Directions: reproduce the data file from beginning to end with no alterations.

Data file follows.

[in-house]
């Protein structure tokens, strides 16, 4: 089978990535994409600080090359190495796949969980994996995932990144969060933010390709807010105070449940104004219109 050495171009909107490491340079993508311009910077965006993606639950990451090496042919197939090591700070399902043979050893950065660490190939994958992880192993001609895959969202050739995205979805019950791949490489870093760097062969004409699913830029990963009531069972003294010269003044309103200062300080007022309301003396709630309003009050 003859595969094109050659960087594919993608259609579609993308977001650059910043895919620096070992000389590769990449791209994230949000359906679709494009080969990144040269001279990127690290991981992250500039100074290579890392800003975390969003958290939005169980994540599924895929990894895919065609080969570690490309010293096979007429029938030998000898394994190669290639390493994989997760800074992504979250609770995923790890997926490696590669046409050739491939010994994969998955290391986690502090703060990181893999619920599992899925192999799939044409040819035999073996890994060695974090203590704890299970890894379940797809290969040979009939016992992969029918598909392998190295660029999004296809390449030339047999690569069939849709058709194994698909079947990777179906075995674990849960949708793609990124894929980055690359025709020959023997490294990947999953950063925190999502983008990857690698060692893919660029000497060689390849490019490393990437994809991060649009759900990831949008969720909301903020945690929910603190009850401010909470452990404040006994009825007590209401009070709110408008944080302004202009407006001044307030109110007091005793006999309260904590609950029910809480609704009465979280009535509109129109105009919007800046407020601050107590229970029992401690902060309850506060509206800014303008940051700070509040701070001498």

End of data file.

[in-house]
């Protein structure tokens, strides 16, 4: 089978990535994409600080090359190495796949969980994996995932990144969060933010390709807010105070449940104004219109 050495171009909107490491340079993508311009910077965006993606639950990451090496042919197939090591700070399902043979050893950065660490190939994958992880192993001609895959969202050739995205979805019950791949490489870093760097062969004409699913830029990963009531069972003294010269003044309103200062300080007022309301003396709630309003009050 003859595969094109050659960087594919993608259609579609993308977001650059910043895919620096070992000389590769990449791209994230949000359906679709494009080969990144040269001279990127690290991981992250500039100074290579890392800003975390969003958290939005169980994540599924895929990894895919065609080969570690490309010293096979007429029938030998000898394994190669290639390493994989997760800074992504979250609770995923790890997926490696590669046409050739491939010994994969998955290391986690502090703060990181893999619920599992899925192999799939044409040819035999073996890994060695974090203590704890299970890894379940797809290969040979009939016992992969029918598909392998190295660029999004296809390449030339047999690569069939849709058709194994698909079947990777179906075995674990849960949708793609990124894929980055690359025709020959023997490294990947999953950063925190999502983008990857690698060692893919660029000497060689390849490019490393990437994809991060649009759900990831949008969720909301903020945690929910603190009850401010909470452990404040006994009825007590209401009070709110408008944080302004202009407006001044307030109110007091005793006999309260904590609950029910809480609704009465979280009535509109129109105009919007800046407020601050107590229970029992401690902060309850506060509206800014303008940051700070509040701070001498």